Second. Did petitioner owe Mr. Gilbreath a duty to handle the latter's funds in accordance with the standards imposed by rule 9 of the Rules of Professional Conduct? 2

Yes. Petitioner contends that the transaction arose out of the resale or refinancing of Mr. Gilbreath's home, that he had handled that matter in his capacity of real estate broker, and that the strict rules applicable to an attorney-client relationship therefore do not apply.

Mr. and Mrs. Gilbreath became reconciled during the year 1964 after the divorce proceedings had been started, but petitioner testified that his representation of Mr. Gilbreath therein continued until some time in 1965. Mr. Gilbreath was therefore a client of petitioner at the time petitioner accepted the $1,200 in trust in November 1964, and the rules applicable to an attorney-client relationship apply.

Even though Mr. Gilbreath received the funds in a transaction in which petitioner conceivably was representing him as a real estate broker rather than an attorney, petitioner, having accepted the money in trust, would still be held to the same high standard.

Thus, this court said in Johnstone v. State Bar, 64 Cal.2d 153, 155--156(2), 49 Cal.Rptr. 97, 98, 410 P.2d 617, 618: 'When an attorney receives money on behalf of a third party who is not his client, he nevertheless is a fiduciary as to such third party. Thus the funds in his possession are impressed with a trust, and his conversion of such funds is a breach of the trust. In Clark v. State Bar, 39 Cal.2d 161, at page 166, 246 P.2d 1, at page 3, it is said: 'When an attorney assumes a fiduciary relationship and violates his duty in a manner that would justify disciplinary action if the relationship had been that of attorney and client, he may properly be disciplined for his misconduct."

Under the circumstances of this case, the record clearly supports the finding that petitioner misappropriated his client's funds.

Third. Is the degree of discipline recommended (suspension from the practice of law for a period of four years on conditions of probation, including actual suspension for the first two years) appropriate?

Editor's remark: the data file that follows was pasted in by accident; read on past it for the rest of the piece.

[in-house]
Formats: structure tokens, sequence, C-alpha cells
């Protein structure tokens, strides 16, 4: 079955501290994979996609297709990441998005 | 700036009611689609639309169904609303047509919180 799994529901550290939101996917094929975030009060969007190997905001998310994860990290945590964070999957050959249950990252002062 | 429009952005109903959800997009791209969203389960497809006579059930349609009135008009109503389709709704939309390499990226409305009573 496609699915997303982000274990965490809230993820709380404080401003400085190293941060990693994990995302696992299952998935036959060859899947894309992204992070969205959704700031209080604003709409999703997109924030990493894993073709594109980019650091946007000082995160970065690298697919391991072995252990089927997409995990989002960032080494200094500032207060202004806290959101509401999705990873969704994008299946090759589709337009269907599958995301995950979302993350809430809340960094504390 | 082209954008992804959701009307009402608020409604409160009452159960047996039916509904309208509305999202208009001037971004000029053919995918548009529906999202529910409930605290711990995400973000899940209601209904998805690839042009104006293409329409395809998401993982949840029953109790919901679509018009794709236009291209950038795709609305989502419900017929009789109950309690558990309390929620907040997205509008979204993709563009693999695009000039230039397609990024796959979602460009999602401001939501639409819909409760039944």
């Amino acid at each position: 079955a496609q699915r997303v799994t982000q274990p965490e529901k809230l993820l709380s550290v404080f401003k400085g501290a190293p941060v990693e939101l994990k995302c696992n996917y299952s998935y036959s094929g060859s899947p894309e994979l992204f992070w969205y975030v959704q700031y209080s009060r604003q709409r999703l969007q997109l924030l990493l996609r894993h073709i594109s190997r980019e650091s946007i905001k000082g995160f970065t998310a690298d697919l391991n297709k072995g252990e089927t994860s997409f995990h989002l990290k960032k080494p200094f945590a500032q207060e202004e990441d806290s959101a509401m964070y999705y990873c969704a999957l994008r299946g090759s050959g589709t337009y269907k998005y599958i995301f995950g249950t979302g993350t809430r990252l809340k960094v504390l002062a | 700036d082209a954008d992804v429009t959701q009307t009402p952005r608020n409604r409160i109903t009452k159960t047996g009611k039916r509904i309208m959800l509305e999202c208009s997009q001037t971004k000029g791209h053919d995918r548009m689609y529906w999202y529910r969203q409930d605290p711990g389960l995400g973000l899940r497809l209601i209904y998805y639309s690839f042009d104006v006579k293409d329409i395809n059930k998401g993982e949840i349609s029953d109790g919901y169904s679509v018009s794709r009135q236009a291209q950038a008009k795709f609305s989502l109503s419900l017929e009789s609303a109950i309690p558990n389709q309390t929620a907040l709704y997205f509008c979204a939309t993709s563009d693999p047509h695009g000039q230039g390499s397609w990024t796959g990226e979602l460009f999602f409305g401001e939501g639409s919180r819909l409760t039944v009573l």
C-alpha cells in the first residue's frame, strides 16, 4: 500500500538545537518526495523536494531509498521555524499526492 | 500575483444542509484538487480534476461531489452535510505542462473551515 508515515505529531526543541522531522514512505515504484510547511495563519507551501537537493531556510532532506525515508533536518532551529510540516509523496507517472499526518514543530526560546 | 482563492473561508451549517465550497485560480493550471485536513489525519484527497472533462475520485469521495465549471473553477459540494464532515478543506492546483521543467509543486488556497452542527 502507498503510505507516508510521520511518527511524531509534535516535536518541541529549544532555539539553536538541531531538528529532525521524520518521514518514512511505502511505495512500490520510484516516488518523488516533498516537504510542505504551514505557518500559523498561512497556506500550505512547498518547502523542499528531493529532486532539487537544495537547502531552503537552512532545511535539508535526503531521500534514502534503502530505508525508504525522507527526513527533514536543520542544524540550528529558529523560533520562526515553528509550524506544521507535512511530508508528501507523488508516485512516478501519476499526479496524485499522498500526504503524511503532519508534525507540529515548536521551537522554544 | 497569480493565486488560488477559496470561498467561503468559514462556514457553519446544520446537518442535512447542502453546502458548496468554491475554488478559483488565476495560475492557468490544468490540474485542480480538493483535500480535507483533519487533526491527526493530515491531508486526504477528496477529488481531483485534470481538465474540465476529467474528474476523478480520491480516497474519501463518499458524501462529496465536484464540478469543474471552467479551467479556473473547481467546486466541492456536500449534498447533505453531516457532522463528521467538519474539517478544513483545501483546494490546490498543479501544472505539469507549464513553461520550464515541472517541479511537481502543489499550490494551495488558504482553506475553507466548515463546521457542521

Yes. The local administrative committee after each hearing of this matter, as well as the disciplinary board after its first hearing, unanimously recommended that petitioner be disbarred. After a second hearing, the disciplinary board made the recommendation hereinabove set forth.

In making its recommendation, the disciplinary board properly gave consideration to the fact that in a prior proceeding, likewise involving the misappropriation of a client's funds, it had recommended that petitioner be suspended for two years (one year actual and one year on probation). The recommended penalty was subsequently imposed. (Simmons v. State Bar, 65 Cal.2d 281, 54 Cal.Rptr. 97, 419 P.2d 161.)

The misappropriation of a client's funds, in the absence of clearly extenuating circumstances, warrants disbarment. (In re Freiburghouse, 52 Cal.2d 514, 516(2), 342 P.2d 1.) In the present case, there are no clearly extenuating circumstances.

At the time of the local administrative committee hearing, petitioner did, upon request, pay Mr. Gilbreath $1,350 in cash, representing the amount the latter had turned over to petitioner, plus interest for the use of the money. Restitution is no defense in a disciplinary proceeding, but the conduct of the attorney in making the client whole, as well as the timeliness and manner of restitution, may have a bearing on discipline. However, restitution where made under the pressure of a disciplinary hearing, and where there has been no prior offer of repayment or accounting, is entitled to no weight. (Maggart v. State Bar, 7 Cal.2d 495, 502(3), 61 P.2d 451.)

Petitioner's wilful failure to observe rule 9 of the Rules of Professional Conduct regarding the handling of trust funds and his part in the filing of a materially altered affidavit with this court 3 are evidence of an unwillingness to abide by the responsibilities of his profession.

In his testimony before the local administrative committee, petitioner showed a complete lack of candor, and his own defense indicates his utter disregard of, and bad faith toward, the interests of his client. In addition, as indicated...